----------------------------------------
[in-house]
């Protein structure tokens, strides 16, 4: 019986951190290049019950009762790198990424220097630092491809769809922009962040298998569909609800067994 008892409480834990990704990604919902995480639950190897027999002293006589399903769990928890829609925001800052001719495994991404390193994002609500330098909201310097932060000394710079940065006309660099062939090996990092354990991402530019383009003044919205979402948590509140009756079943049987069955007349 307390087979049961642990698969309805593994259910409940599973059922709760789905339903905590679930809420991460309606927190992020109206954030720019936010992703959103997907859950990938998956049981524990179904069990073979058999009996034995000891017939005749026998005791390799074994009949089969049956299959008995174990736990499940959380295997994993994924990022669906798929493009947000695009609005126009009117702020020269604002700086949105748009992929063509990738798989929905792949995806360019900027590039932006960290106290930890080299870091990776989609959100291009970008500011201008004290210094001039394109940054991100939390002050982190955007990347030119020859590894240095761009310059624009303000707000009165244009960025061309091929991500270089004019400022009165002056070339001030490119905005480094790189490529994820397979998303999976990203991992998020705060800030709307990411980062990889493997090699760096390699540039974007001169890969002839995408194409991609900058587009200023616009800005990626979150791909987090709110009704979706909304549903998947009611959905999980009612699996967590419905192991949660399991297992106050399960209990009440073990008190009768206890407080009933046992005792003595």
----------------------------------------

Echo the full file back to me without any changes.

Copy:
[in-house]
């Protein structure tokens, strides 16, 4: 019986951190290049019950009762790198990424220097630092491809769809922009962040298998569909609800067994 008892409480834990990704990604919902995480639950190897027999002293006589399903769990928890829609925001800052001719495994991404390193994002609500330098909201310097932060000394710079940065006309660099062939090996990092354990991402530019383009003044919205979402948590509140009756079943049987069955007349 307390087979049961642990698969309805593994259910409940599973059922709760789905339903905590679930809420991460309606927190992020109206954030720019936010992703959103997907859950990938998956049981524990179904069990073979058999009996034995000891017939005749026998005791390799074994009949089969049956299959008995174990736990499940959380295997994993994924990022669906798929493009947000695009609005126009009117702020020269604002700086949105748009992929063509990738798989929905792949995806360019900027590039932006960290106290930890080299870091990776989609959100291009970008500011201008004290210094001039394109940054991100939390002050982190955007990347030119020859590894240095761009310059624009303000707000009165244009960025061309091929991500270089004019400022009165002056070339001030490119905005480094790189490529994820397979998303999976990203991992998020705060800030709307990411980062990889493997090699760096390699540039974007001169890969002839995408194409991609900058587009200023616009800005990626979150791909987090709110009704979706909304549903998947009611959905999980009612699996967590419905192991949660399991297992106050399960209990009440073990008190009768206890407080009933046992005792003595």